BURLEY • A formal complaint regarding a Declo teacher’s treatment of students who failed reading goals has been filed with an Idaho commission on educators’ professional standards and ethics.
The Idaho State Department of Education’s Professional Standards Commission examines complaints against certified teachers and has the power to suspend or revoke teaching licenses.
Cassia County School District Superintendent Galen Smyer said Monday his district filed the complaint after fourth-grade teacher Summer Larsen allowed students to scribble with permanent marker on the faces of classmates who failed to meet reading goals.
“I’m really limited on what I can say because it’s a personnel issue,” Smyer said. “The investigation on this is also ongoing in the district.”
Smyer declined to name the teacher involved last week, citing personnel reasons, but parents of the students named Larsen.
Larsen did not return calls Monday from the Times-News.
Smyer said Larsen is still employed with the district, but would not confirm whether she was placed on administrative leave — again citing personnel matters.
On Nov. 5, Larsen allowed her students to determine an incentive for an Accelerated Reading goal. The incentive the class chose was to allow students who made the goal to mark on the faces of the students who did not meet the benchmark. The students who did not meet the goal could choose to forgo recess until the goal was obtained or allow classmates to scribble on their faces. Nine students failed to meet the goal and six of those chose to have their faces marked.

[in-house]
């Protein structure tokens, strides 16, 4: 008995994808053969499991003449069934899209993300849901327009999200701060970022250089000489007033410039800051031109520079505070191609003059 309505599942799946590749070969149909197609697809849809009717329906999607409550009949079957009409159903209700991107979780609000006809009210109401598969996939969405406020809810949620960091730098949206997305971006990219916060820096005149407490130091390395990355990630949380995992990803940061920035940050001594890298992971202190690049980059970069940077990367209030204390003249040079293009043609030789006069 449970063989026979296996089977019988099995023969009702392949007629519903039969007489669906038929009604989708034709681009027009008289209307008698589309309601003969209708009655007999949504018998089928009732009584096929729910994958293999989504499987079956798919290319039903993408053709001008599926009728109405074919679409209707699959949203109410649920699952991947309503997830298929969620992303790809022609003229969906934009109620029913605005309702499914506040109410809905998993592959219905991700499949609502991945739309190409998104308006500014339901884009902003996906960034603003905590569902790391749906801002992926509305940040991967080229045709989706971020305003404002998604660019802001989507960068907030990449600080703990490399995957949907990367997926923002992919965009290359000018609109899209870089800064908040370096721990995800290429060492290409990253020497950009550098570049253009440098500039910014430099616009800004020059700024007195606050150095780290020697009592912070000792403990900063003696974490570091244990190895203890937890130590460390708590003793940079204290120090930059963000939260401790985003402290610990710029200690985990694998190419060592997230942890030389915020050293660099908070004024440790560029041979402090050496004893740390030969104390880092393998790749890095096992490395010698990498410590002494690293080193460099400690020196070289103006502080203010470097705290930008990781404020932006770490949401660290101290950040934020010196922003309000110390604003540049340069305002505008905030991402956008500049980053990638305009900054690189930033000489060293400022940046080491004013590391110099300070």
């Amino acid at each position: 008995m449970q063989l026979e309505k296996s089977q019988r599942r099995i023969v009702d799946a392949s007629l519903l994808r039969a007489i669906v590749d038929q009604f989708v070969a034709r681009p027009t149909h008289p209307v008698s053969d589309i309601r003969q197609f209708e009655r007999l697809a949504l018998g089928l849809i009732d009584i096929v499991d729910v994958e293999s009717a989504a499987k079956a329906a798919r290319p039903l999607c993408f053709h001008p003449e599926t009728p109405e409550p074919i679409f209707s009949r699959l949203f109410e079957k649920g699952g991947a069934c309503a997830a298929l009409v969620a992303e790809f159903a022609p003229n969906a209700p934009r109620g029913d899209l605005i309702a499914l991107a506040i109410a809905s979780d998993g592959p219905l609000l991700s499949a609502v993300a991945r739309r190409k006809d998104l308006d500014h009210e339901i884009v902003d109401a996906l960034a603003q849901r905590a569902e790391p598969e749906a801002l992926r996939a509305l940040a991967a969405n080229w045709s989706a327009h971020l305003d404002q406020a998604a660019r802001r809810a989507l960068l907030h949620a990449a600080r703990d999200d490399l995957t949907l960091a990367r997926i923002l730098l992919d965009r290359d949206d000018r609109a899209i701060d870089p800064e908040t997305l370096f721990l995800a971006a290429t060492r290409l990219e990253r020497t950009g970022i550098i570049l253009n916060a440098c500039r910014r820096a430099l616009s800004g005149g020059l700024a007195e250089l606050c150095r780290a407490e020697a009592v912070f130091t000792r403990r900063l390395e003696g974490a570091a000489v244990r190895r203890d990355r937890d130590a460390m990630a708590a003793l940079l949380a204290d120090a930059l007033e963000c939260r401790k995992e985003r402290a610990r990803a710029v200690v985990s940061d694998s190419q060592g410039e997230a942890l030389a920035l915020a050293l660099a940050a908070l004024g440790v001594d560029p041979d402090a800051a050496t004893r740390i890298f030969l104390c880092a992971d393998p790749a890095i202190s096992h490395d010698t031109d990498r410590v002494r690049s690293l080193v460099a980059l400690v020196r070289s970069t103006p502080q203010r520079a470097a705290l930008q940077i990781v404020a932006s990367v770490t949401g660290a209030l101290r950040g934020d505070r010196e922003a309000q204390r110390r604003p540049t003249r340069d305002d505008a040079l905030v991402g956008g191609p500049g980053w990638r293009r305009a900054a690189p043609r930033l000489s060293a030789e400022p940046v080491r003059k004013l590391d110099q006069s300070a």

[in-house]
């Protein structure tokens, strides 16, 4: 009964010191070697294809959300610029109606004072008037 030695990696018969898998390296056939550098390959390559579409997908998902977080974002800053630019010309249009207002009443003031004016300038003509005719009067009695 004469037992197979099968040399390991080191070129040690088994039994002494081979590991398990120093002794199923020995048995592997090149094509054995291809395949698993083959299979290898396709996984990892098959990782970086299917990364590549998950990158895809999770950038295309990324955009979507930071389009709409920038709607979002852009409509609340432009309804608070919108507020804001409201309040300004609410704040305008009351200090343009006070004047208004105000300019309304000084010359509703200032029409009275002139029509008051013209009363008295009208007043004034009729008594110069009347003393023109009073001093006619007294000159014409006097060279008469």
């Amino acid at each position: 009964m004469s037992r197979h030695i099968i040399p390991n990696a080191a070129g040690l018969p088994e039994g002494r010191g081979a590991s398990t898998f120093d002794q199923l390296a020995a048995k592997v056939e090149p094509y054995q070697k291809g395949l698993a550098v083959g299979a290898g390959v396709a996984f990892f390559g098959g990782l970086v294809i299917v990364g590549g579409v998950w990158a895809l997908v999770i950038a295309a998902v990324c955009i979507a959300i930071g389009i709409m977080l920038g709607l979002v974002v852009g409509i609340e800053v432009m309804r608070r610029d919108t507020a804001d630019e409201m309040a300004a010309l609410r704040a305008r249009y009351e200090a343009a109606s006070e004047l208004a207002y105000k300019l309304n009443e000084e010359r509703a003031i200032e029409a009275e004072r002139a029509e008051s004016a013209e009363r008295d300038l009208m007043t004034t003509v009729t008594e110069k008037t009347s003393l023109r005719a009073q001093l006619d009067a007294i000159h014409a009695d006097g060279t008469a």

The activity occurred in the morning and students were forced to wear the markings for the rest of the day, including lunch and recess.
Melissa McGrath, ISDE spokeswoman, said the Professional Standards Commission’s 19 members are appointed by the State Board of Education to investigate complaints against teachers certified in the state.
McGrath said the commission meets five to six times a year.
“They investigate complaints and then take any necessary action if they find an individual has violated state ethics code,” she said.
McGrath said action can include suspension or revocation of a license.
“It’s a long process,” she said.
McGrath said once the commission makes a decision in a case, the information becomes public record.
Smyer said his district’s school board will be kept apprised of the investigation.
The board next meets at 7 p.m., Nov. 27. Smyer said Monday that the complaint will not be on the agenda.
“Even if it was discussed it would be a personnel issue and held in executive session (behind closed doors),” Smyer said.
The incident drew national attention and prompted an online petition to school board members to terminate Larsen’s employment. On Monday, there were 10 supporters. Eight of the names appeared publically on the website and all were from out of state.